New Englanders can agree: this most recent winter was a tough one, requiring constant vigilance of our properties as well as our physicality. With record snowfall in Massachusetts, we’ve had to deal with the many unpleasant aspects of the season: excessive time spent indoors, constant snow removal and the threat of roof collapses—all of which create mental and physical strain. But at the Museum of Science, Boston, employees who didn’t have a chance to make it to their local gyms had help staying healthy last winter.
According to a 2013 study by Rand Health, there is an upward trend of American employers offering some form of a wellness program. The lifestyle management programs offered by approximately half of all American companies often provided screening to determine disease risk factors as well as support for issues with nutrition and weight, smoking, fitness, alcoholism and other substance use disorders, and stress; about a third of the programs also provided general health education. And while on a national level, only about 20 percent of employees participated, half of the Museum’s employees participated in its 2013 program.
The Museum is now in the fifth year of its wellness program, which offers stress relief and weight-loss regimens. The reasons for its popularity and success stem from the Museum’s goal to help its employees find a healthy lifestyle fun while incentivizing with competition. This year, the Museum has nearly 120 employees participating in the annual Active for Life physical activity challenge, a corporate fitness competition sponsored by the American Cancer Society. The challenge fosters a sense of community and wellness as employees work in teams to earn points by running, climbing stairs and swimming laps.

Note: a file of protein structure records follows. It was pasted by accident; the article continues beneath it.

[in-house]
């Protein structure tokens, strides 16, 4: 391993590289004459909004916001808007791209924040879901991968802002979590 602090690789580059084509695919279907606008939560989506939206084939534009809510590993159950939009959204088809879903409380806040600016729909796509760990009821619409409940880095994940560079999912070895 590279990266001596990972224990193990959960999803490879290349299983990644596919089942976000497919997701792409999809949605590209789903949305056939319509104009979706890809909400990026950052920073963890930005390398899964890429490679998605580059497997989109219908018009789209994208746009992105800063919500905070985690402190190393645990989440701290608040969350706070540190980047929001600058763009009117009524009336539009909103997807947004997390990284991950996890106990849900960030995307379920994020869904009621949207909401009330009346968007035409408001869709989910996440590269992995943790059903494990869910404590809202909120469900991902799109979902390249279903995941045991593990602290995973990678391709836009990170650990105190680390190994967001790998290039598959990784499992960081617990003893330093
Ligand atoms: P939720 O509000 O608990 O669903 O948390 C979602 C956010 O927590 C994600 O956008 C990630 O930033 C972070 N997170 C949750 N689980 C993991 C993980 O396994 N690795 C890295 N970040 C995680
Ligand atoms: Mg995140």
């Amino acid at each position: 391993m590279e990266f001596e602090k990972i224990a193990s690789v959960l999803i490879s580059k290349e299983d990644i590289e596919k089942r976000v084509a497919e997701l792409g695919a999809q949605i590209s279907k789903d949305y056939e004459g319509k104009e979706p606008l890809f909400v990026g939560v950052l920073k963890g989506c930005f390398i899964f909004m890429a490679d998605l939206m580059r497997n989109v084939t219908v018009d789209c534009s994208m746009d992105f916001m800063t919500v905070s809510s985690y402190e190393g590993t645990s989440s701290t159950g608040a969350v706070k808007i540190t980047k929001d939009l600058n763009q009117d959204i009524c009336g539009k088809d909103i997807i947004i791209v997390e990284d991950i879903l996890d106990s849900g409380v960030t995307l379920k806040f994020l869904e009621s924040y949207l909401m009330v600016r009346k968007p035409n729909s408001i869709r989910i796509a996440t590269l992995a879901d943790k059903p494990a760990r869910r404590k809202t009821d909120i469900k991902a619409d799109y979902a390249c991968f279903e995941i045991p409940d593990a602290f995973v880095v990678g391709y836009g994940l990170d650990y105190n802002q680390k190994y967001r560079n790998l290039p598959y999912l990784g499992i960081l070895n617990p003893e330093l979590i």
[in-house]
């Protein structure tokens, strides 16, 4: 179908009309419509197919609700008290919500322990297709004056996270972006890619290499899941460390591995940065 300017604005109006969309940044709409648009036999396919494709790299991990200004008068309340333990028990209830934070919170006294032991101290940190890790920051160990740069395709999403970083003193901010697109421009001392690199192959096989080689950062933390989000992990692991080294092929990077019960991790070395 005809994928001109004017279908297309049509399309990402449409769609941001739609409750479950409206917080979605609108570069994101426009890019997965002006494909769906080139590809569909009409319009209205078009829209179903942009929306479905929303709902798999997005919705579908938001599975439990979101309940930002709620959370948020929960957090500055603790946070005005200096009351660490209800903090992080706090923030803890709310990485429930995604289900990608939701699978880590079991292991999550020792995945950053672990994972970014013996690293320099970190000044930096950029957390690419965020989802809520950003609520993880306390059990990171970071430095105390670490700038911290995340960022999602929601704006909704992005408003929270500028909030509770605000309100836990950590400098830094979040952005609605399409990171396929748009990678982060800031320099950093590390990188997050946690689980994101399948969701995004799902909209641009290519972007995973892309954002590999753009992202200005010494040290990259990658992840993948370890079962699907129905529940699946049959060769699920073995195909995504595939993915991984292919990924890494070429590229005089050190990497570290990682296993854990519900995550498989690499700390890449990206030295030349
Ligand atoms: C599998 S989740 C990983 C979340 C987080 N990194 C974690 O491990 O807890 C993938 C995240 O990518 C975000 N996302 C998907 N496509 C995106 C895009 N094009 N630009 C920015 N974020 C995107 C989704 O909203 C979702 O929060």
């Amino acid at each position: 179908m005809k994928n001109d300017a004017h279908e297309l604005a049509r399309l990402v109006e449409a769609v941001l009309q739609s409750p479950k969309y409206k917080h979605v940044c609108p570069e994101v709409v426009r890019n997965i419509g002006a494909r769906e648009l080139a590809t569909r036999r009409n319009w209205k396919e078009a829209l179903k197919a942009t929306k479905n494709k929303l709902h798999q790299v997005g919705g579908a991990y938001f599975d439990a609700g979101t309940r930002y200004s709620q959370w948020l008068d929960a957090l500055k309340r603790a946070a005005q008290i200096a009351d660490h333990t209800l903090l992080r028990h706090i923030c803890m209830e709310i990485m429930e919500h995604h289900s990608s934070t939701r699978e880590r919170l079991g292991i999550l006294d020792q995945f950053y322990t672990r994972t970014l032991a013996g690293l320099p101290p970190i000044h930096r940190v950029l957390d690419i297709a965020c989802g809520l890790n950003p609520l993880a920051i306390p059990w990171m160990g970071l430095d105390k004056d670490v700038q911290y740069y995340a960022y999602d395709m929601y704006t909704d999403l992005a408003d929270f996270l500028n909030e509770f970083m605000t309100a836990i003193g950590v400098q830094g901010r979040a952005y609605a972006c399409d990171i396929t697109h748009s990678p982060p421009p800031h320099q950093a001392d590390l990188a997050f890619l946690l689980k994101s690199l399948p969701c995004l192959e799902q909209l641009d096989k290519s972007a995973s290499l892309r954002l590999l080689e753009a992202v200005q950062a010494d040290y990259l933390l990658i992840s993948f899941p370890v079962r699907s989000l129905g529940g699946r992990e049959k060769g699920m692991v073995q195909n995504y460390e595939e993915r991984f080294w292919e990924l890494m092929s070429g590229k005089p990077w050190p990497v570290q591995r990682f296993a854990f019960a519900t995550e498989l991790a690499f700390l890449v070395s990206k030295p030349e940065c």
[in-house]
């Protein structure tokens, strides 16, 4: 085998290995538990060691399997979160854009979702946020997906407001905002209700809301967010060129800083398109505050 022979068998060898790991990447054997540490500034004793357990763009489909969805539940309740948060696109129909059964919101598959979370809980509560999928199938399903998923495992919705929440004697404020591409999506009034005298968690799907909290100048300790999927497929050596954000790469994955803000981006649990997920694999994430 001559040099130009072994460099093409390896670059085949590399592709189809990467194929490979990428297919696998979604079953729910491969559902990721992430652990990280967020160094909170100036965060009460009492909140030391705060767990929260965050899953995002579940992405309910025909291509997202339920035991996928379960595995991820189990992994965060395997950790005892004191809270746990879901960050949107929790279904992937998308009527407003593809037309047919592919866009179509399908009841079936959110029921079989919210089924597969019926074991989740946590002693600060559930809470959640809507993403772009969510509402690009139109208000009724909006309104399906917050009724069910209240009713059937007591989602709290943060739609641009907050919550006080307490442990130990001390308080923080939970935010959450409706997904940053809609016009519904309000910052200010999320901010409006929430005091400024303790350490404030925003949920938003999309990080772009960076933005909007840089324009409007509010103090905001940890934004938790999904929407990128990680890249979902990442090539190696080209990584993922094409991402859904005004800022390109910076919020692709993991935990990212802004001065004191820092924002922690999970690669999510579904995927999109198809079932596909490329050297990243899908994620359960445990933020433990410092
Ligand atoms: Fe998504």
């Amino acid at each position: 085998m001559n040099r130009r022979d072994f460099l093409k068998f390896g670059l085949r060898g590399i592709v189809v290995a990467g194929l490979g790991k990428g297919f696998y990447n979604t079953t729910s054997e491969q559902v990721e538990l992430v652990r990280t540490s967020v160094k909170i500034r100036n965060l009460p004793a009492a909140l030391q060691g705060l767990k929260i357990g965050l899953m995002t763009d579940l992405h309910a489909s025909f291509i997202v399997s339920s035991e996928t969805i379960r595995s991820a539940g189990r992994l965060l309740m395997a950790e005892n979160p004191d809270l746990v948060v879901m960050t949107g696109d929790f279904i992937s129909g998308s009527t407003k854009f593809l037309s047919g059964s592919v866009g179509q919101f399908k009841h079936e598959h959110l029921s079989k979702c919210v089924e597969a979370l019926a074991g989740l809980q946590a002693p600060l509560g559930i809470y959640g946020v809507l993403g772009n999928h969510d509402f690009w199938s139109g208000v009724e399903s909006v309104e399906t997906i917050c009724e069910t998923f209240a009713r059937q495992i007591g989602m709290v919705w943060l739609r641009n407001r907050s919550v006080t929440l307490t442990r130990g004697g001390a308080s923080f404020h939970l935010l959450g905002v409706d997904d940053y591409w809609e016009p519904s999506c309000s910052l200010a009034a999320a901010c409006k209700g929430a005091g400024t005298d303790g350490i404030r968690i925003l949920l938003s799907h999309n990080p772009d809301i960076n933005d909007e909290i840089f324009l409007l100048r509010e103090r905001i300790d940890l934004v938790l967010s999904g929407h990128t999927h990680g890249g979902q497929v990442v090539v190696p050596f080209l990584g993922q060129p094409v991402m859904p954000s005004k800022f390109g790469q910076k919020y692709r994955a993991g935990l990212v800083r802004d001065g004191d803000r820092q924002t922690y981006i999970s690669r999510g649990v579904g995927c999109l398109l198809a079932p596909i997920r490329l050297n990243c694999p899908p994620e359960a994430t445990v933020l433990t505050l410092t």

Since 2012, the Museum has also seen benefits from its use of the iDiet, a weight-loss program developed by Susan B. Roberts, PhD, professor of nutrition and professor of psychiatry at Tufts University. The program focuses on encouraging healthy nutritional instincts and developing better food habits, and the Museum’s participants have collectively lost over 915 pounds.
If the hard data of participation rates and weight-loss statistics aren’t enough to indicate success, the Museum has continually received positive feedback from its system of surveys and individual conversations with employees. The Museum credits the success of the wellness program in part to its dedication to communication. With its desire to create a “museum culture that promotes healthy lifestyle choices through initiatives that spark and spread interest and passion . . . to staff . . . family, friends and the communities [they] serve,” the program thrives on listening to its employees’ suggestions for improvements, some of which have included adding hula-hooping and mindfulness courses. Some staff members have even lent their expertise to offer classes like tai chi and salsa. So perhaps the success of the program is derived from the Museum being a tight knit and caring community, devoted to its members.
Did You Know?
As part of its wellness program, the Museum hosts monthly sessions of “quiet time” for its employees intended to alleviate stress. Participating staff gather in the Museum’s Charles Hayden Planetarium to take a break from the hustle and bustle of the regular workday and are presented with visual tours of outer space and peaceful music. These half-hour shows allow Museum employees the chance to relax, regroup and return to their tasks feeling rejuvenated.